In 1966, Second Lieutenant Larry Liss was on the Czech-German border during a snowstorm, freezing his varlata off, when he saw something beautiful. It was a Bell UH-1 helicopter, still on the ground. The pilot—who was wearing short sleeves and drinking a cup of coffee—took one look at Liss and shook his head. “He said, ‘You’re such a jerk’—he used other words; I’m trying to keep it clean—” recalls Liss more than 40 years later. “I said ‘Why?’ He said, ‘Look at you. You’re freezing your ass off, it’s snowing, look at me, I’m warm. You should sign up for helicopter training.’ ” So Liss did.
Four days later he was stateside. Because of a pilot shortage, the U.S. Army had created an accelerated training program: Four months primary instruction at Fort Wolters, followed by advance training at Fort Rucker. The first five hours were spent learning how to hover. “My whole class,” says Liss, “was able, after a couple of hours, to take the helicopter up to a hover. I was already in the ninth hour and still couldn’t hover. And you have to solo in 10 hours. So I’m beginning to panic.” Out of 84 pilots, Liss was ranked 82.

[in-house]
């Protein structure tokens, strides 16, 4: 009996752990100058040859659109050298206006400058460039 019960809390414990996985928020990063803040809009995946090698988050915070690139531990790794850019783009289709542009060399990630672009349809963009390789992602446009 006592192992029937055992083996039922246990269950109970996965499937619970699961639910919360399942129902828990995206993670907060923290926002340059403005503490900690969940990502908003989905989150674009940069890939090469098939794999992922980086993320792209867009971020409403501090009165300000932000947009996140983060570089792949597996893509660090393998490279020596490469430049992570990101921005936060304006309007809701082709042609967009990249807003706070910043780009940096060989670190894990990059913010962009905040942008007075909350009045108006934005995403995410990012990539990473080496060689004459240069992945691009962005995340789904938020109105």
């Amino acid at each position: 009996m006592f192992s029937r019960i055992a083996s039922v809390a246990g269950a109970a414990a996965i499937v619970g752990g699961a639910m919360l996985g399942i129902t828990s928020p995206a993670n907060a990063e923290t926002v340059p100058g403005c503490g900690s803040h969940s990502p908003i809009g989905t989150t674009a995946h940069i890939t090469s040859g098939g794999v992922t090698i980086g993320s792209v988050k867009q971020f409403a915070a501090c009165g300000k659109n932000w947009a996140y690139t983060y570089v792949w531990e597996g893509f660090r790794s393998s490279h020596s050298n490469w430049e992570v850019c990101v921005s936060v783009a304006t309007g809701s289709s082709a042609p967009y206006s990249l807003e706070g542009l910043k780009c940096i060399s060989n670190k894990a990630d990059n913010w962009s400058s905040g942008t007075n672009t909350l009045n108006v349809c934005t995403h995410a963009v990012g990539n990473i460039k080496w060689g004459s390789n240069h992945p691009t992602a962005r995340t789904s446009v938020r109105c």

But this self-described “really bad pilot,” along with pilots Tom Baca and Jack Swickard, and engineer Al Croteau, went on to save more than 100 South Vietnamese troops ambushed by the North Vietnamese Army—using an unarmed VIP Huey. Their heroic story is the subject of the Smithsonian Channel film “Helicopter Missions: Vietnam Firefight.”
It was May 14, 1967, and Baca had just 12 days to go in-country when he and Liss get the call about a group of soldiers that needed rescuing. “We were the only helicopter there,” says Baca, “and they needed our help. We were not going to say no.” When they got to the coordinates, they realized there was no landing zone; tall bamboo covered the area where they were meant to set down. Baca and Liss decided that the lack of a landing zone wouldn’t slow them down: they decided to use the Huey’s rotor blades to slice through the bamboo canopy. “We were a lawnmower, basically,” recalls Baca. Fully aware that damage to the underside of the rotor blade could cripple their helicopter, the two carved out a landing zone and set down. They picked up six casualties and headed back to camp. On the 15-minute ride, they got another desperate message: The remaining men were pinned down by a battalion of 600 men, and the entire company needed rescuing. It took Baca and Liss, along with a second helicopter piloted by Swickard and engineer Al Croteau, 11 hours to evacuate the men. On their final run, the defense perimeter was under the rotor blades.
In the film, the men return to the scene of their amazing rescue four decades later.
“Helicopter Missions: Vietnam Firefight” is available on demand from the Smithsonian Channel. Check your local listings to learn more.